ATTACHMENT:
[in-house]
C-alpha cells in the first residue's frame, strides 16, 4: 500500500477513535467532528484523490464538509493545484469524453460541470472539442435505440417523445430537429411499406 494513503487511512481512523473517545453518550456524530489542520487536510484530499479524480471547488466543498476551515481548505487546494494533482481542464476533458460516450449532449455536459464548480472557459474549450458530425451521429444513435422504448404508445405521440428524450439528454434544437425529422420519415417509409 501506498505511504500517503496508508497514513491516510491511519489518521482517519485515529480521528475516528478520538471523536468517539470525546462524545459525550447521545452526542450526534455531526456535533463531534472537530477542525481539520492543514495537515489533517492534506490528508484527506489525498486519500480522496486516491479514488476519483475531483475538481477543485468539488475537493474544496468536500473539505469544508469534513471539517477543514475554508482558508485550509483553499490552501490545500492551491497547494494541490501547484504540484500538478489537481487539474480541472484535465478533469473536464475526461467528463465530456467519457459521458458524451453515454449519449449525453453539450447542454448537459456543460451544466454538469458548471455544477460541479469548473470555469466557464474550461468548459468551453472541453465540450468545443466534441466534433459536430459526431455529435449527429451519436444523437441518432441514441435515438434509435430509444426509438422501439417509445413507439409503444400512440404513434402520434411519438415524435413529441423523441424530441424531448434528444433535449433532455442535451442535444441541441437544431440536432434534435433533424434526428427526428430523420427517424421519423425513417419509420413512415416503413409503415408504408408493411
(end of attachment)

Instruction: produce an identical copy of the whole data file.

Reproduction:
[in-house]
C-alpha cells in the first residue's frame, strides 16, 4: 500500500477513535467532528484523490464538509493545484469524453460541470472539442435505440417523445430537429411499406 494513503487511512481512523473517545453518550456524530489542520487536510484530499479524480471547488466543498476551515481548505487546494494533482481542464476533458460516450449532449455536459464548480472557459474549450458530425451521429444513435422504448404508445405521440428524450439528454434544437425529422420519415417509409 501506498505511504500517503496508508497514513491516510491511519489518521482517519485515529480521528475516528478520538471523536468517539470525546462524545459525550447521545452526542450526534455531526456535533463531534472537530477542525481539520492543514495537515489533517492534506490528508484527506489525498486519500480522496486516491479514488476519483475531483475538481477543485468539488475537493474544496468536500473539505469544508469534513471539517477543514475554508482558508485550509483553499490552501490545500492551491497547494494541490501547484504540484500538478489537481487539474480541472484535465478533469473536464475526461467528463465530456467519457459521458458524451453515454449519449449525453453539450447542454448537459456543460451544466454538469458548471455544477460541479469548473470555469466557464474550461468548459468551453472541453465540450468545443466534441466534433459536430459526431455529435449527429451519436444523437441518432441514441435515438434509435430509444426509438422501439417509445413507439409503444400512440404513434402520434411519438415524435413529441423523441424530441424531448434528444433535449433532455442535451442535444441541441437544431440536432434534435433533424434526428427526428430523420427517424421519423425513417419509420413512415416503413409503415408504408408493411